Dual action of vitamin C in iron supplement therapeutics for iron deficiency anemia: prevention of liver damage induced by iron overload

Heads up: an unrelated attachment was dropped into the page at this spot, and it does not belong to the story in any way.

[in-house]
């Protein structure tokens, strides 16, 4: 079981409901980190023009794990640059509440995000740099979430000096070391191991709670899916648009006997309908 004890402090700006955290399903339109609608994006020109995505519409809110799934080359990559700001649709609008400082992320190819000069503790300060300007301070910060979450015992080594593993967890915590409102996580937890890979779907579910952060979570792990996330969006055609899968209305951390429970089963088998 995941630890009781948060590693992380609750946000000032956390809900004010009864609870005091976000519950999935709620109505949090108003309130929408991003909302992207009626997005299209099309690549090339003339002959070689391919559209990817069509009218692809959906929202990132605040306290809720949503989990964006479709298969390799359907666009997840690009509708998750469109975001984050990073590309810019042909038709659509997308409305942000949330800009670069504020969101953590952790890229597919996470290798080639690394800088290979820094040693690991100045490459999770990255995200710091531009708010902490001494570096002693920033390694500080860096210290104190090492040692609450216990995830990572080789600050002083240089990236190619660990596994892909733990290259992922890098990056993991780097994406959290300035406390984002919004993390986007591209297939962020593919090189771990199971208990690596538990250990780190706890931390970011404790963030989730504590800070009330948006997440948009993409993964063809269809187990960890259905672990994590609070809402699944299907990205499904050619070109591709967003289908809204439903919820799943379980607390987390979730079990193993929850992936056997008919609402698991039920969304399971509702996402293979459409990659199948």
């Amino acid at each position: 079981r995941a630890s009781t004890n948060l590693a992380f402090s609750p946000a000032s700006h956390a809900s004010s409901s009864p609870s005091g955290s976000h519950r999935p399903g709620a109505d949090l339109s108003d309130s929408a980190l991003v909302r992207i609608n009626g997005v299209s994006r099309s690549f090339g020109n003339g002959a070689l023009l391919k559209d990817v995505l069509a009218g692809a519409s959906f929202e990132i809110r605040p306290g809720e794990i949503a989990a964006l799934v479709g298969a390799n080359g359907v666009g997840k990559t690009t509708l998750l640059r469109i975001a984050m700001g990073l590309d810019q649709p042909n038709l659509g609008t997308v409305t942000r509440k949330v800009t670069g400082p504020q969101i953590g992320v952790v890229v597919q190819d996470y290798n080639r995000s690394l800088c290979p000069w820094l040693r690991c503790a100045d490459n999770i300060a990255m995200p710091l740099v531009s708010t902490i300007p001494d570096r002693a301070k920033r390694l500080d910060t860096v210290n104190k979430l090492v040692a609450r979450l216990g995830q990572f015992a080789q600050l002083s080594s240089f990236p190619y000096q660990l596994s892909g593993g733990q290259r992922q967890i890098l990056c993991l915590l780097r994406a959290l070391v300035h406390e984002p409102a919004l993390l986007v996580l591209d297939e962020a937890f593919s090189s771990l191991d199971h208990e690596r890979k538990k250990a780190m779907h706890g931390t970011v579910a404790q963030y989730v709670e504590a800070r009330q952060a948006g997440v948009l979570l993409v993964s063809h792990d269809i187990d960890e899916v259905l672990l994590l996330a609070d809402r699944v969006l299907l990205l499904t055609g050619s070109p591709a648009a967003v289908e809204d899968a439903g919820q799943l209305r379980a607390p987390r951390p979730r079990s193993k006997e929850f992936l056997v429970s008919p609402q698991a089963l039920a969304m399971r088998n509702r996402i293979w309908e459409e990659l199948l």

Vitamin C, an excellent reducing agent, aids in increasing absorbable ferrous iron in iron deficiency anemia. As an efficient antioxidant, it is still unknown whether vitamin C exerts protective effects against liver damage caused by iron excess and whether mitochondria are the target effectors of the above effects. In this study, 48 mice were randomly divided into a control group, iron-overload group, TAU-treated + iron-overload group and vitamin C-treated + iron-overload group with 12 mice per group. The mice were fed 4 months on pellet diets supplemented with iron in the form of ferrocene. The iron ratio in the diet was maintained at 0.2% (w/w) for 90 days and then 0.4% (w/w) for the remaining 30 days. Furthermore, 2 g kg−1 vitamin C and 20 mg kg−1 TAU were administered daily by oral gavage prior to iron-overload administration at 6 weeks and throughout the course of the experiments. We investigated the protective effects of vitamin C against liver damage by assessing the liver weight to body weight ratio (LW/BW), serum aspartate aminotransferase (AST) and alanine aminotransferase (ALT) activities, and histological changes. In addition, enzymatic and non-enzymatic antioxidants, reactive oxygen species (ROS) generation, mitochondrial swelling, and mitochondrial membrane potential (MMP) were evaluated to clarify the antioxidant effects of vitamin C. We found that vitamin C significantly attenuated impaired liver function in mice induced by iron overload via antioxidation, whereas no significant effect on iron uptake was observed. Vitamin C targeted the mitochondria, preventing mitochondrial swelling, MMP dissipation, and ROS burst, thus inhibiting hepatic apoptosis. Collectively, our results suggest that vitamin C acts as a “double agent” in iron supplementation therapy for iron deficiency anemia, boosting iron absorption for preventing iron deficiency and preventing liver damage due to excessive iron intake during treatment.